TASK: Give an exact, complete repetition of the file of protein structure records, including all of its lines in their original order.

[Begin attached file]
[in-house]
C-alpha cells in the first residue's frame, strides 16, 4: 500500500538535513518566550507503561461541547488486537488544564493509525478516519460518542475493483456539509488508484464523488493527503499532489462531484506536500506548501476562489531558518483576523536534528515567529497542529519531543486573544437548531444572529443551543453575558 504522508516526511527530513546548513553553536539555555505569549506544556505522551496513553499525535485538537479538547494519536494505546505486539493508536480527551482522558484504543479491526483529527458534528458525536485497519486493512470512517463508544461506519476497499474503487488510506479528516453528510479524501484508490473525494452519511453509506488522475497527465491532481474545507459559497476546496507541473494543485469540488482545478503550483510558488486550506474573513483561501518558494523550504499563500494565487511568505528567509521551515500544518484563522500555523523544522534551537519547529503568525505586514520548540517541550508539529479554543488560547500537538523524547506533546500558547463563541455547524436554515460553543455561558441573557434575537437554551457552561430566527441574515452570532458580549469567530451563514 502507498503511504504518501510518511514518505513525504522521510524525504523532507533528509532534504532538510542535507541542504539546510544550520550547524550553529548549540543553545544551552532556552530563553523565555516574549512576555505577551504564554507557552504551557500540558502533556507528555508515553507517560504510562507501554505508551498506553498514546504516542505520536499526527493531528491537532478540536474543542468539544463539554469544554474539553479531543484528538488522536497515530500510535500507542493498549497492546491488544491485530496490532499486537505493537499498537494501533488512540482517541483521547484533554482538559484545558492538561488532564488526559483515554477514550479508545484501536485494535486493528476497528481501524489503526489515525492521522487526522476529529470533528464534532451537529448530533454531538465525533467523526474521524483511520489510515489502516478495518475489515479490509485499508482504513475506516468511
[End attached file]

[in-house]
C-alpha cells in the first residue's frame, strides 16, 4: 500500500538535513518566550507503561461541547488486537488544564493509525478516519460518542475493483456539509488508484464523488493527503499532489462531484506536500506548501476562489531558518483576523536534528515567529497542529519531543486573544437548531444572529443551543453575558 504522508516526511527530513546548513553553536539555555505569549506544556505522551496513553499525535485538537479538547494519536494505546505486539493508536480527551482522558484504543479491526483529527458534528458525536485497519486493512470512517463508544461506519476497499474503487488510506479528516453528510479524501484508490473525494452519511453509506488522475497527465491532481474545507459559497476546496507541473494543485469540488482545478503550483510558488486550506474573513483561501518558494523550504499563500494565487511568505528567509521551515500544518484563522500555523523544522534551537519547529503568525505586514520548540517541550508539529479554543488560547500537538523524547506533546500558547463563541455547524436554515460553543455561558441573557434575537437554551457552561430566527441574515452570532458580549469567530451563514 502507498503511504504518501510518511514518505513525504522521510524525504523532507533528509532534504532538510542535507541542504539546510544550520550547524550553529548549540543553545544551552532556552530563553523565555516574549512576555505577551504564554507557552504551557500540558502533556507528555508515553507517560504510562507501554505508551498506553498514546504516542505520536499526527493531528491537532478540536474543542468539544463539554469544554474539553479531543484528538488522536497515530500510535500507542493498549497492546491488544491485530496490532499486537505493537499498537494501533488512540482517541483521547484533554482538559484545558492538561488532564488526559483515554477514550479508545484501536485494535486493528476497528481501524489503526489515525492521522487526522476529529470533528464534532451537529448530533454531538465525533467523526474521524483511520489510515489502516478495518475489515479490509485499508482504513475506516468511